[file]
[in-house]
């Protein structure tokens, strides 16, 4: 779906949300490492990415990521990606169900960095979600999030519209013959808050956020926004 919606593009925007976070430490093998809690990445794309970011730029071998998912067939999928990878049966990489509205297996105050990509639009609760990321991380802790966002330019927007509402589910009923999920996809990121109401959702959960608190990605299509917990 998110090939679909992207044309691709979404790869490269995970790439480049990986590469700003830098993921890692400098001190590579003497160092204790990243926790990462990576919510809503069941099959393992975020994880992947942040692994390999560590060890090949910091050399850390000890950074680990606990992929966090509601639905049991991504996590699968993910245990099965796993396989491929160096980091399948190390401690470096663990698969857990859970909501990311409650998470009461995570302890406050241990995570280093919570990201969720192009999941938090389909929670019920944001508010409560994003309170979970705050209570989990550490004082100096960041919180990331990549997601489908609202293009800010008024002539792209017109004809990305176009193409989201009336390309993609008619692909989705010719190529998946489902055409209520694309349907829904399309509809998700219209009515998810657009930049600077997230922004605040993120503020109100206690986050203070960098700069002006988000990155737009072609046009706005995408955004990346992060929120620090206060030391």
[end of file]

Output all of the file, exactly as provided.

[in-house]
């Protein structure tokens, strides 16, 4: 779906949300490492990415990521990606169900960095979600999030519209013959808050956020926004 919606593009925007976070430490093998809690990445794309970011730029071998998912067939999928990878049966990489509205297996105050990509639009609760990321991380802790966002330019927007509402589910009923999920996809990121109401959702959960608190990605299509917990 998110090939679909992207044309691709979404790869490269995970790439480049990986590469700003830098993921890692400098001190590579003497160092204790990243926790990462990576919510809503069941099959393992975020994880992947942040692994390999560590060890090949910091050399850390000890950074680990606990992929966090509601639905049991991504996590699968993910245990099965796993396989491929160096980091399948190390401690470096663990698969857990859970909501990311409650998470009461995570302890406050241990995570280093919570990201969720192009999941938090389909929670019920944001508010409560994003309170979970705050209570989990550490004082100096960041919180990331990549997601489908609202293009800010008024002539792209017109004809990305176009193409989201009336390309993609008619692909989705010719190529998946489902055409209520694309349907829904399309509809998700219209009515998810657009930049600077997230922004605040993120503020109100206690986050203070960098700069002006988000990155737009072609046009706005995408955004990346992060929120620090206060030391």